Another feature that can be used with the sensor assembly 32 is shown in FIGS. 6A–6D. Instead of having stepped portions 46 formed on the fasteners 44 or in addition to the stepped portions 46, shims 94 can be used to control/vary the size of the gaps 48. Pins 96 or tab 98 and/or slot 100 attachment methods can be used to attach the shims 94 to the beam member 34. Other known attachment methods could also be used. The shims 94 are placed between the track member 28 and the beam member 34 and between the beam member 34 and the lower structure 30.

FIGS. 6A–6D also show an alternate embodiment electrical connector 110. The connector 110 is installed with a linear insertion force and is used to connect the electronics package 68 to the ECU 62, as discussed above. The electronics package 68 is moved closer to the end of the extension portion 64 and is preferably positioned between a pair of mounting holes 112. The traces 70 and strain gage 50 are preferably screen printed on the beam member 34 as discussed above. A first connector portion 110 a is attached to the beam member 34 by snap attachment, gluing, or heat staking for example. A second connector portion 110 b inserts into the first connector portion 110 a to complete the connection to the ECU 62. An upper housing portion 114 mounts on the top surface 52 of the beam member 34.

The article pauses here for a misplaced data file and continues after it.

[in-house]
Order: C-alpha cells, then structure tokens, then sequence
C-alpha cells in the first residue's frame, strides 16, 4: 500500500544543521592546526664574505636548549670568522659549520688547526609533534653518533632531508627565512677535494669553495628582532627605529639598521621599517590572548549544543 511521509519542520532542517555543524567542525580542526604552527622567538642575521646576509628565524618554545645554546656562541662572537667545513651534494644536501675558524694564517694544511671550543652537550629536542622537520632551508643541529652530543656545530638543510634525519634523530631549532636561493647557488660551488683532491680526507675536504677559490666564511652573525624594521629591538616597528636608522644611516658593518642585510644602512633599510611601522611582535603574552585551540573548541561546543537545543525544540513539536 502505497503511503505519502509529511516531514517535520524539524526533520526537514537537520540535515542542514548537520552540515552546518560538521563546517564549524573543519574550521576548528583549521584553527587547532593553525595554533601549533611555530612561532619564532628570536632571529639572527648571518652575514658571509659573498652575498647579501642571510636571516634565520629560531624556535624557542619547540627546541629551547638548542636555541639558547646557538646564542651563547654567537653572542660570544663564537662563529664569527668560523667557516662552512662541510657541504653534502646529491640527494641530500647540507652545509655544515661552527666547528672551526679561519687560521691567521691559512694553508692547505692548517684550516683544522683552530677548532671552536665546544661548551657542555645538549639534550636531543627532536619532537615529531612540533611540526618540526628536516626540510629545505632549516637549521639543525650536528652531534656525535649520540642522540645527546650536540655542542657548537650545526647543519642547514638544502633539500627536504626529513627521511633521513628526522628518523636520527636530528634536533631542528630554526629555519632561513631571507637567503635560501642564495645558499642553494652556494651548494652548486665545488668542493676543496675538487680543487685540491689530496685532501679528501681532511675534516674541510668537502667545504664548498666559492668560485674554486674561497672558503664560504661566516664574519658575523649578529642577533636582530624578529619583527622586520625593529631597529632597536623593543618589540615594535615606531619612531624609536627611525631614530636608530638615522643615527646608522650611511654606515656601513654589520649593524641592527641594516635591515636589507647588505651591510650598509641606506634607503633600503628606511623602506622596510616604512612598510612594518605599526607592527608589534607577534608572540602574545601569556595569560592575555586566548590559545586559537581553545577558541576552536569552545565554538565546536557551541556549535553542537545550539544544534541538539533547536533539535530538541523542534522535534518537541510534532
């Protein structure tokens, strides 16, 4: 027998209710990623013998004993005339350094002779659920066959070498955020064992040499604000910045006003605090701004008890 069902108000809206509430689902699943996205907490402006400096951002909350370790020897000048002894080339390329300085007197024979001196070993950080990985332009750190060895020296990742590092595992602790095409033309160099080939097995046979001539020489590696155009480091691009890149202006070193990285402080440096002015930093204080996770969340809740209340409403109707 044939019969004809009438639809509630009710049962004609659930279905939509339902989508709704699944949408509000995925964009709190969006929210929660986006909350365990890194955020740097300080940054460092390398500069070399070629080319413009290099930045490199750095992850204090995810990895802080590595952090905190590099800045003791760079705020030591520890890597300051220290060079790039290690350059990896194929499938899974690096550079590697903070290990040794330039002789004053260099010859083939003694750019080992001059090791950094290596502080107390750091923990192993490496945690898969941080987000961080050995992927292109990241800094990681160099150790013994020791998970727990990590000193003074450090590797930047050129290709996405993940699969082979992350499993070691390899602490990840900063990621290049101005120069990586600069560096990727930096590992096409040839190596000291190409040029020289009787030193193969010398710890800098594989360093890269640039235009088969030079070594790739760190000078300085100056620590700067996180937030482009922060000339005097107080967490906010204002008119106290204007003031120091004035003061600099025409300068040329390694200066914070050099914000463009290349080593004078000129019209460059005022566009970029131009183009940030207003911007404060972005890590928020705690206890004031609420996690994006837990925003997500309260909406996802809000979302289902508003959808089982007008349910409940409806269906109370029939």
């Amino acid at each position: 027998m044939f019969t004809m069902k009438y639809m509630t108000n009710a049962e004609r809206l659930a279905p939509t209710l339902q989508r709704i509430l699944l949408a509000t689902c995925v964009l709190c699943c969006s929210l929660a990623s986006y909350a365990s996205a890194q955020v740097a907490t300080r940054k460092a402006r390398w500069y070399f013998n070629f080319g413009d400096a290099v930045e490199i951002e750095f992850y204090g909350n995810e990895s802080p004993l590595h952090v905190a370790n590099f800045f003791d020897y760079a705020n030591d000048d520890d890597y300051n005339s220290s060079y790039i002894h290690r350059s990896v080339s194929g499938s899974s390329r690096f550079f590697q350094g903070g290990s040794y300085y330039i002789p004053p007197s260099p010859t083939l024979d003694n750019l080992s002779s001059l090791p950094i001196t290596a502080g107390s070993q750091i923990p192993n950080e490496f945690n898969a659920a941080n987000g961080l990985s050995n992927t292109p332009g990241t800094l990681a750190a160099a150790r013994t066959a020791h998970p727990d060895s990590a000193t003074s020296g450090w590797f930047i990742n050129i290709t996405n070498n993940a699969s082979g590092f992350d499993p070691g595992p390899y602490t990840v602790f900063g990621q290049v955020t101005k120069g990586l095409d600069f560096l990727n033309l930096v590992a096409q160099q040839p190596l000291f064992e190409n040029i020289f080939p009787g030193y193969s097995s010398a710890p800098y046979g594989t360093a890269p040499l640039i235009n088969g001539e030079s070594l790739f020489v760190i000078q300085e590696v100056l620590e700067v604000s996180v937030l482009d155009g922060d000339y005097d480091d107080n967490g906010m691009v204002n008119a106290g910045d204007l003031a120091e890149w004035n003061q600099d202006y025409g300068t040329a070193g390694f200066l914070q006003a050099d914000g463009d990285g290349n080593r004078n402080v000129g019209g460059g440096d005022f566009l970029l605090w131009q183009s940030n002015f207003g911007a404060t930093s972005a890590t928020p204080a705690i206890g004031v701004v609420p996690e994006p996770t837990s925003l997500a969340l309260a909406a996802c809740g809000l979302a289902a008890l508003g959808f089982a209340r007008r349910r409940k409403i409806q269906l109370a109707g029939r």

The subject invention provides a unique apparatus for accurately measuring the weight of a seat occupant. Weight sensors 32 include a beam member 34 that acts as a dual constrained cantilever beam, concentrating the bending at the reduced neck section 42 that narrows in the middle of the beam member 34. The preferred hourglass shape, shown in FIGS. 4A–4D and 6A–6D provides sufficient strength for the sensor assembly 34 while also maintaining adequate signal output. To further simplify the sensor, the strain gage and traces are screen printed on the beam member 34. The screen printing process uses thick film technology that uses a printable ink resistor.

Although a preferred embodiment of this invention has been disclosed, it should be understood that a worker of ordinary skill in the art would recognize many modifications come within the scope of this invention. For that reason, the following claims should be studied to determine the true scope and content of this invention.

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Classifications
U.S. Classification73/862.391
International ClassificationB60N2/44, G01G19/12, A47C7/62, G01G3/12, G01G19/52, B60R21/015, B60N2/00, G01L1/26, B60R21/01
Cooperative ClassificationB60R2021/01516, B60N2/002, B60R21/015
European ClassificationB60R21/015, B60N2/00C
Legal Events
DateCodeEventDescription
Jan 3, 2014REMIMaintenance fee reminder mailed
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Year of fee payment: 4